By Barbara Hampton, mother of PRC alum and public school teacher
The new year is filled with so much hope and love. Yes, in 2017, I do have that feeling of real hope for a great year ahead. Much different from the constant fear I felt so many years prior.
I tend to keep things – letters, greeting cards, notes. But I have held close those few notes received from my son Ryan. For so many years I had the dismal thought that someday these papers would be all I’d have left of him. Notes on Christmas saying, “Mom, I’m sorry this year has been such a difficult one. 2004 holds much promise and with God’s grace, I’ll make it the best year yet.” And 7 years later a note: “Dear mom, God does have a plan and I think I’m finally following it. Thank you for loving me as I am and always being there for me…love you, your son, Ryan.” However, it wasn’t until three more long and frightening years that Ryan finally came face to face with his addiction. Far away in Los Angeles, Ryan finally found the medical rehabilitation he needed.
It was another S.O.S. cry for help, but this time Ryan was willing to sleep outside a detox center for as long as it took to be processed. He knew he was at rock bottom and would do anything to get help. But after just one short week of detox at a public facility, now what? He had been told there was no bed for him to continue longer-term treatment. With grace and a lot of luck, Ryan was sent to Pasadena Recovery Center. The cost, at this point in my life, was beyond my financial ability. I was still paying off treatment he had received in years prior at substandard facilities that I had charged on credit cards. I even transferred to no interest lines of credit in order to space out the payments for previous treatments. I am a widowed school teacher, with my last child still living at home and finishing college. With terror in my gut, I tearfully and patiently listened to the PRC personnel. They thoroughly explained the treatment and cost and enrolled him – even though I had no idea at the time how I’d be able to pay. I was able to come up with a down payment and a plan to pay the balance – and it was probably the best decision I’ve ever made in my life. Ryan was getting clean and sober, and finally had admitted to himself and others that he had a serious heroin addiction that would eventually take his life. This is when the hard work began for him. Knowing your child is in treatment gives you a tremendous piece of mind and a break from the constant worry.
I am so grateful that PRC was willing to work with me and make payments as reasonable as possible.
I understand that treatment centers can’t function on “a wing and a prayer,” and that payroll for good, qualified personnel and facility bills need to be paid in order to remain open. When Ryan’s first 30 days were up we all knew, especially Ryan, that he wasn’t ready to make the transition to the outside world…yet. I was completely out of resources and spoke directly with Mike Bloom, the owner. I’ll never forget that call. Ryan was just beginning to stop believing his own lies – and was beginning to see that recovery is possible and worth the hard work. With the help of Ryan’s counselor, our family discovered the truth about his addiction. It’s a brain disease. And no matter how much he wanted to stop – without the proper counseling and daily support, recovery is almost impossible. Mike Bloom made it possible for Ryan to stay at PRC almost another month. With the honest and caring support of his counselors, Ryan was sent to sober living after treatment where he stayed for eighteen months and continued his continuum of care. Our family suffered for years in silence through this horrific journey – but I had no idea that freedom for all of us was just around the corner. The physical, financial, and emotional toll it takes on family members is devastating, but shame and silence are killers.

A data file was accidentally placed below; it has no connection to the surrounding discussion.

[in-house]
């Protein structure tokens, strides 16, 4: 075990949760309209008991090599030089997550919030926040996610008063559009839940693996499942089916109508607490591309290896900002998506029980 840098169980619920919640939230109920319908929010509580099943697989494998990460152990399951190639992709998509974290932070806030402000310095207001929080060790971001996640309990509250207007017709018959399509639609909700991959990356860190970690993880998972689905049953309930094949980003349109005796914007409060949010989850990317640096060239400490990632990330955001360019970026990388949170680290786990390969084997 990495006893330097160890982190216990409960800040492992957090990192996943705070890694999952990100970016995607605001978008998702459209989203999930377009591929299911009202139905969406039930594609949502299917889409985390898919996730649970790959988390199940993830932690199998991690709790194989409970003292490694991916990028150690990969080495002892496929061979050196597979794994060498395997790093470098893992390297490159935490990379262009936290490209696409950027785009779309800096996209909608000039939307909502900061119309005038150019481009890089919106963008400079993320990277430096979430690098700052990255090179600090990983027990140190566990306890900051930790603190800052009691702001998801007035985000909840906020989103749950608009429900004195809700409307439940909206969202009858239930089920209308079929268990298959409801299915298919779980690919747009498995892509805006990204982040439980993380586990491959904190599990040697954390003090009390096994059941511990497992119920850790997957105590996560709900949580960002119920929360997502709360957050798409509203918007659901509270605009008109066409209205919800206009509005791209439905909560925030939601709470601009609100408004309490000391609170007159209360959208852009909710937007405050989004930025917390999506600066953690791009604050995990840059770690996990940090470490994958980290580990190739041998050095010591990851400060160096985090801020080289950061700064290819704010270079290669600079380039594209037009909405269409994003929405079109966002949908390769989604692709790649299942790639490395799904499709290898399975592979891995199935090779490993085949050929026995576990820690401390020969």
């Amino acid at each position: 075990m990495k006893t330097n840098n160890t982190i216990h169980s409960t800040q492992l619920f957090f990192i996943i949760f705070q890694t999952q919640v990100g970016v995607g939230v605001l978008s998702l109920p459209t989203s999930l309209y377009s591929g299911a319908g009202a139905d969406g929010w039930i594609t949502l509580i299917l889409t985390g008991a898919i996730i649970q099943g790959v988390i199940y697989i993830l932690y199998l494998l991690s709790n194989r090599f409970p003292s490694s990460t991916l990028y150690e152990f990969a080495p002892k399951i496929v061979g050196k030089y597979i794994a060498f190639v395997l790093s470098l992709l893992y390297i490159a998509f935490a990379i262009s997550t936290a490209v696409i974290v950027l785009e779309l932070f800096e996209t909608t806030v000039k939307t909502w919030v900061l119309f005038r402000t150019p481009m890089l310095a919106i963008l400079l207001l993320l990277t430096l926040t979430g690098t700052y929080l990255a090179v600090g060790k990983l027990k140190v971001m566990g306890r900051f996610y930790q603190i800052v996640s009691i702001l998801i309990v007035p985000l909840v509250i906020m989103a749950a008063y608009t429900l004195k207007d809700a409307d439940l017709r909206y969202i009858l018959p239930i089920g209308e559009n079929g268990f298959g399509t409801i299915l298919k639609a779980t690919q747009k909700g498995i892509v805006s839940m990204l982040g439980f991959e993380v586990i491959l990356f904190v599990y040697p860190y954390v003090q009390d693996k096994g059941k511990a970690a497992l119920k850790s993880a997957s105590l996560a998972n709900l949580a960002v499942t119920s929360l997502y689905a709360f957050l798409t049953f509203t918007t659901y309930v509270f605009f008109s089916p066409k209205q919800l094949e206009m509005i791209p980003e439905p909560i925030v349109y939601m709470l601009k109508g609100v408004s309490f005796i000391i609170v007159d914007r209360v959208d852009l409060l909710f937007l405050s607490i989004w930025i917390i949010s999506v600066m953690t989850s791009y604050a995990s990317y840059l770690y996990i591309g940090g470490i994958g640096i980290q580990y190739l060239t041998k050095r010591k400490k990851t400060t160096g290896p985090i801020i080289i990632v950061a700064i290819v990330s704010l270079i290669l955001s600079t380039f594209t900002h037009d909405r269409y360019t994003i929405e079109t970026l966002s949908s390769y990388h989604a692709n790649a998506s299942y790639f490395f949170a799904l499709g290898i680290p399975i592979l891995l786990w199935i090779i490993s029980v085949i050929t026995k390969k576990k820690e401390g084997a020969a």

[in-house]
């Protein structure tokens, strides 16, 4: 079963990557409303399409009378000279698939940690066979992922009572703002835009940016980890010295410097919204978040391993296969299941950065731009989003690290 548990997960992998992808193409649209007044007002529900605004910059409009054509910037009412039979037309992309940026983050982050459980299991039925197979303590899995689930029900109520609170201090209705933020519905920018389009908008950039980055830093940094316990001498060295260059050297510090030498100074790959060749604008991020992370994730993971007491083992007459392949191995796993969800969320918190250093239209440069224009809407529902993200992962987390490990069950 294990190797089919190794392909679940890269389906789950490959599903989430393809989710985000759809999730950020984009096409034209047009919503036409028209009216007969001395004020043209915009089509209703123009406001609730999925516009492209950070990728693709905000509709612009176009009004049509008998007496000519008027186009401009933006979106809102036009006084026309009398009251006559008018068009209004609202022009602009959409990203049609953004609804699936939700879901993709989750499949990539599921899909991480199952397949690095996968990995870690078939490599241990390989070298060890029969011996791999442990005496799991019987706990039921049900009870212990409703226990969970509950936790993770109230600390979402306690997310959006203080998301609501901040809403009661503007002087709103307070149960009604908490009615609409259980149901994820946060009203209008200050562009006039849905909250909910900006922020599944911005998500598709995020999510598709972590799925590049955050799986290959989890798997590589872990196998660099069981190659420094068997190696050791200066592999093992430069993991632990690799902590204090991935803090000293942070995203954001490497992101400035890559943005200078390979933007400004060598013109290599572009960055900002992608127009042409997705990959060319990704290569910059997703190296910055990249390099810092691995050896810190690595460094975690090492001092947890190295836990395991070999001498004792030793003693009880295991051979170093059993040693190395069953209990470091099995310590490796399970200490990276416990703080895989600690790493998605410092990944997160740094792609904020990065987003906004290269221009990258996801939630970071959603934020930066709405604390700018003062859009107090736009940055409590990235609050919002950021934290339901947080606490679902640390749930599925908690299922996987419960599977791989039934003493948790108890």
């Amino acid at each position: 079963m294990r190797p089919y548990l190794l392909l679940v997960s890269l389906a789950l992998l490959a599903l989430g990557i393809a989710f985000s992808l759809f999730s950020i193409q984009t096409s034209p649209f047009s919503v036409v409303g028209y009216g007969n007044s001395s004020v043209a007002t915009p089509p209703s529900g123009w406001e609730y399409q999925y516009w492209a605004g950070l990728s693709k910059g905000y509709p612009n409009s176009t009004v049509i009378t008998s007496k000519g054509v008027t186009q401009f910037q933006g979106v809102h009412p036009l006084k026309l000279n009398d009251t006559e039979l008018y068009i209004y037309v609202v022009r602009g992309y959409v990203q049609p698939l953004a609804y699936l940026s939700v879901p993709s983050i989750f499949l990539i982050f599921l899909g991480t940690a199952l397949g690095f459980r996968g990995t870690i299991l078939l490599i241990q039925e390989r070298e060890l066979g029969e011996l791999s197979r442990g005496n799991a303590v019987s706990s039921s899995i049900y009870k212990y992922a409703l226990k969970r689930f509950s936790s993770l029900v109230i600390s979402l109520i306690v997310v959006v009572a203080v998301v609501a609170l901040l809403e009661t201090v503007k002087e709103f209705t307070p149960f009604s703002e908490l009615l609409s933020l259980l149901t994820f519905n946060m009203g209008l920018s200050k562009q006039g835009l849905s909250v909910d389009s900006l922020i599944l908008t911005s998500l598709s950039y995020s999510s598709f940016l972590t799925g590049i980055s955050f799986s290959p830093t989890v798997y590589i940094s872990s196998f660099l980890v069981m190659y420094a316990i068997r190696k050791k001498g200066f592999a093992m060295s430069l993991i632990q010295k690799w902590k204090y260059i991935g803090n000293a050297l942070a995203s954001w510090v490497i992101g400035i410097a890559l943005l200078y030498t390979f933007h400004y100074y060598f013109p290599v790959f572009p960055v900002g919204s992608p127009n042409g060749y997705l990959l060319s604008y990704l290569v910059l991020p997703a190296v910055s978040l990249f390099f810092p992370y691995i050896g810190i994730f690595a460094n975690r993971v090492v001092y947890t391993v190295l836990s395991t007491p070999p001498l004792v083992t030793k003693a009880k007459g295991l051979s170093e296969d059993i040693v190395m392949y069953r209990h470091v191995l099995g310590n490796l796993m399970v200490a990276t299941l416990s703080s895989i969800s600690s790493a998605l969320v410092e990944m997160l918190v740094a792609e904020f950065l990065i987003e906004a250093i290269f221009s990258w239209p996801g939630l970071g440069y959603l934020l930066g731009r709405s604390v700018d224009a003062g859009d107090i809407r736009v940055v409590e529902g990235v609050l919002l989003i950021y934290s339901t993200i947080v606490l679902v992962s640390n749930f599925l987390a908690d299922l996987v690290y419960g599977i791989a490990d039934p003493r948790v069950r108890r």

Our family is now bonded into a stronger and more loving unit because we can speak of Ryan’s health problem out loud. Ryan is recovering from a disease. We love, support and celebrate his life daily in recovery. Three months ago, he participated in his little sister’s wedding in Miami, the same little sister who for years feared she would wake up one morning and he would be dead.
Today, Ryan is doing so well and I’m incredibly proud of him. He works daily on his own recovery and has become a powerful voice and nationwide advocate for countless others in the process. When I watch the heart-wrenching videos of parents who have lost their sons or daughters to heroin overdoses, I still painfully remember that hot, burning feeling of terror in my chest and throat that I felt for so many years. My phone would hardly ring and I was always waiting for the one call I was so terrified to receive. Those thousands of calls I made that went unanswered and the hundreds of nights wondering if he was sick, warm, fed, alive, or dead.
This new year, I received a phone call from my son wishing me a happy New Year, just wanting to say hello. No longer do I fearfully search for him or wait by the phone hoping he checks-in. I truly know he is healthy, working daily on his recovery and with an amazing life ahead. My heart is full of gratitude!
Our family is filled with promise. This process has been a healing one and Ryan’s life saved thanks to the right treatment. I’m a professional with a good job, and I had some limited resources to draw upon. But what about the countless families who truly have nowhere to turn? PRC’s compassion for Ryan and our family’s financial restrain without question led him to a life of recovery. Next month, he celebrates two years clean and sober – and I’ll forever be grateful to this special place in Pasadena. Addiction is a disease and effective treatment should be available for all who are suffering. This year I plan to get more involved in how we, as a nation, can make this happen.